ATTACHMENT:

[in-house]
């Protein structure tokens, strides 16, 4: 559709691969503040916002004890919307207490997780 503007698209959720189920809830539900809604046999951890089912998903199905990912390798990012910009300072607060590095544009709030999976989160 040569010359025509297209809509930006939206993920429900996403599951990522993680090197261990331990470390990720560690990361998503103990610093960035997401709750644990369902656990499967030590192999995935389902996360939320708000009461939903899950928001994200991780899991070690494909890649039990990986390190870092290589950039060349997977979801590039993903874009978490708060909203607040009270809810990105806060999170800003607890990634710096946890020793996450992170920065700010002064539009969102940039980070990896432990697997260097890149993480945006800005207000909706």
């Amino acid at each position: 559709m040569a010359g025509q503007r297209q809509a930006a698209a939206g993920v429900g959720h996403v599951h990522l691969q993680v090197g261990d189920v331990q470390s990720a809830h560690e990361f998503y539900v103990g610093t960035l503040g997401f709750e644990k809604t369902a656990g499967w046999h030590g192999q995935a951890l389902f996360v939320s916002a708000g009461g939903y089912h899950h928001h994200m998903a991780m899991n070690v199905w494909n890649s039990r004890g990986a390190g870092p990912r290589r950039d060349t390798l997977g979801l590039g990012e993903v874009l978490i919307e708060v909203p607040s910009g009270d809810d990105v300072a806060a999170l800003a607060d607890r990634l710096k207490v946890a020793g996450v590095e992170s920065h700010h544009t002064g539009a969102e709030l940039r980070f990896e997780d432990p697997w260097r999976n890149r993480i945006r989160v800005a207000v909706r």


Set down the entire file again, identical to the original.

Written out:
[in-house]
């Protein structure tokens, strides 16, 4: 559709691969503040916002004890919307207490997780 503007698209959720189920809830539900809604046999951890089912998903199905990912390798990012910009300072607060590095544009709030999976989160 040569010359025509297209809509930006939206993920429900996403599951990522993680090197261990331990470390990720560690990361998503103990610093960035997401709750644990369902656990499967030590192999995935389902996360939320708000009461939903899950928001994200991780899991070690494909890649039990990986390190870092290589950039060349997977979801590039993903874009978490708060909203607040009270809810990105806060999170800003607890990634710096946890020793996450992170920065700010002064539009969102940039980070990896432990697997260097890149993480945006800005207000909706």
């Amino acid at each position: 559709m040569a010359g025509q503007r297209q809509a930006a698209a939206g993920v429900g959720h996403v599951h990522l691969q993680v090197g261990d189920v331990q470390s990720a809830h560690e990361f998503y539900v103990g610093t960035l503040g997401f709750e644990k809604t369902a656990g499967w046999h030590g192999q995935a951890l389902f996360v939320s916002a708000g009461g939903y089912h899950h928001h994200m998903a991780m899991n070690v199905w494909n890649s039990r004890g990986a390190g870092p990912r290589r950039d060349t390798l997977g979801l590039g990012e993903v874009l978490i919307e708060v909203p607040s910009g009270d809810d990105v300072a806060a999170l800003a607060d607890r990634l710096k207490v946890a020793g996450v590095e992170s920065h700010h544009t002064g539009a969102e709030l940039r980070f990896e997780d432990p697997w260097r999976n890149r993480i945006r989160v800005a207000v909706r």